rtfm

Well-Known Member
Joined
Jan 3, 2008
Messages
3,212
Location
Brisbane, Australia
Yes, not ideal, but I already own it, which is a big plus. I'll need to get it out of storage, and have it looked at first. I'm also not an engine guy, so need to rely on local engine shops.

Cheers,
Duncan
 

pwood66889

Well-Known Member
Joined
Feb 10, 2007
Messages
1,605
Location
Sopchoppy, Florida, USA
Building airplanes at the chapter hangar is more like going to a social club...
Early years of the current millenium found me working the Independence Flyer project up the valley from me. It was fun, of course, and served to keep my mind off my unemployability. There was a lot of debate going on, for sure!
 

FritzW

Well-Known Member
Log Member
Joined
Jan 30, 2011
Messages
3,886
Location
Las Cruces, NM
The thing sticking out the back of the Verner (I'm guessing) must be the intake. I think it could either be re-routed or accommodated in the area behind the panel. ...IF it can be mounted directly to the firewall.

The only thing that bothers me about the V Twin is I don't know a thing about them and there doesn't seem to be any, obvious, turn key packages that are floating to the top. I don't want an engine that's likely going to take a lot of screwing with to get it working.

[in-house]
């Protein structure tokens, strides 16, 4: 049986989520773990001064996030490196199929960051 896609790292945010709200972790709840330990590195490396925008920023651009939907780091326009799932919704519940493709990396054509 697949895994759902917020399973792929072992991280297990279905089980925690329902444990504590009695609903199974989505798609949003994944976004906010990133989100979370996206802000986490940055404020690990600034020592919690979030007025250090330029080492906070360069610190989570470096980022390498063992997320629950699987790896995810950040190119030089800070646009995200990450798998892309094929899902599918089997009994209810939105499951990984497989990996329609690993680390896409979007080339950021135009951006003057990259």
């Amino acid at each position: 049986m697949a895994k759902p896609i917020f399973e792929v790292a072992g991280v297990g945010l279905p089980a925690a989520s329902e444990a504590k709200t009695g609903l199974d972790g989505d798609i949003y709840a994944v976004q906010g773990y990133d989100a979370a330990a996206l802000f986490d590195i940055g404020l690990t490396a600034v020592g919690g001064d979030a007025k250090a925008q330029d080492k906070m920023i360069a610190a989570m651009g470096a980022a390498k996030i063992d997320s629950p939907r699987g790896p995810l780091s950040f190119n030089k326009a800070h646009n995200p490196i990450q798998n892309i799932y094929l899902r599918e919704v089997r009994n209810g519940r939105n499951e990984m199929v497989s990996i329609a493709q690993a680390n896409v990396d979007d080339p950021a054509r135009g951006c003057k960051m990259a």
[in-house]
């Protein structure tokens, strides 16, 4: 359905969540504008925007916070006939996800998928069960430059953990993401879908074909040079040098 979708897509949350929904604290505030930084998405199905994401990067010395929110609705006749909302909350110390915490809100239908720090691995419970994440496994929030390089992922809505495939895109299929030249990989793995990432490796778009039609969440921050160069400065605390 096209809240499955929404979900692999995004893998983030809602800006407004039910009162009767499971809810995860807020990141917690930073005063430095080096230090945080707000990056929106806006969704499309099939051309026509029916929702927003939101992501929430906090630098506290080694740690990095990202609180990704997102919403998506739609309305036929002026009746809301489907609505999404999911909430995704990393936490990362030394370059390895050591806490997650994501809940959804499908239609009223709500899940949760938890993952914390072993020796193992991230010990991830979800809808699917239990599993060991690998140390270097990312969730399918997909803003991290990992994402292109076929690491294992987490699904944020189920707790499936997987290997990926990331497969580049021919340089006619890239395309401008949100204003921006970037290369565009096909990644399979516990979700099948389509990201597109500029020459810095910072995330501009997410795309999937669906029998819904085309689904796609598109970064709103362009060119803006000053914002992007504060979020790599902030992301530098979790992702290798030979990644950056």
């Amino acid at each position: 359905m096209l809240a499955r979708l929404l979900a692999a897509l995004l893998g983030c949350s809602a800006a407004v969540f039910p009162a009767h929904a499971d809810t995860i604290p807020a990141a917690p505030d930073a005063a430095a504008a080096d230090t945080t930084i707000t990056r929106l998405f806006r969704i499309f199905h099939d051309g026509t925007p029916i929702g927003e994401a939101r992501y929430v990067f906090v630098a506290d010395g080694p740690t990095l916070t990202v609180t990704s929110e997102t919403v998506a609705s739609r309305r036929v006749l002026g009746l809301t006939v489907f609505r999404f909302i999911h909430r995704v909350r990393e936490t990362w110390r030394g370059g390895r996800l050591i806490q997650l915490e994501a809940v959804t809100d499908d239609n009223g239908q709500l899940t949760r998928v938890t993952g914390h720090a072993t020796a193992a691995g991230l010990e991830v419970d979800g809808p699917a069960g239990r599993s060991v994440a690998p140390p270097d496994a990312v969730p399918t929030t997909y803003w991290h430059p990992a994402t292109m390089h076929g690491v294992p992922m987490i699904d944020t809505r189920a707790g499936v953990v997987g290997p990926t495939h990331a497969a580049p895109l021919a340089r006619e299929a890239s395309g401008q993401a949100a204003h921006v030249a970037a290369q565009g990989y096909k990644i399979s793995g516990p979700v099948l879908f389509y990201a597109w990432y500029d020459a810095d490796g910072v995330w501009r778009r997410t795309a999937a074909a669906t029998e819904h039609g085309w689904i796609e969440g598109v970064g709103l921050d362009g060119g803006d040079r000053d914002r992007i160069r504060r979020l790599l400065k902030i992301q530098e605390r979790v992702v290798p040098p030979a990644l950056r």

I don't know what size 1/2 VW but unless there's a reason not to use the 47 HP Casler I think I'd go that route. The price seems right...

The Ranger fuselage never was really "tab and slot". It's more "CNC'd cleco holes". The cleco holes for the ply are in the files but unless your going to CNC the sticks also there's no point in drilling them.

If the fuel cell concept works out I think it'd be better to design a whole new airplane around it.
 

Vigilant1

Well-Known Member
Lifetime Supporter
Joined
Jan 24, 2011
Messages
4,826
Location
US
The only thing that bothers me about the V Twin is I don't know a thing about them and there doesn't seem to be any, obvious, turn key packages that are floating to the top. I don't want an engine that's likely going to take a lot of screwing with to get it working.
I have heard that the folks at MiniSport (makers of the SD-1) will sell kits for their direct-drive 4-stroke engines (descriptions of their 24HP, 31HP, and 33HP kits). I don't know what they'd charge, the only prices I've seen are for the engine+ hardware, a cowl for the SD-1, an engine mount, exhausts, etc.

If you need/want a turn-key setup (rather than fiddling around to try to make a stock V-twin work in an airplane yourself), I'd think that a Scott Casler 1/2 VW would offer more bang-for-the-buck as well as a lighter weight and a smoother-running, more powerful engine.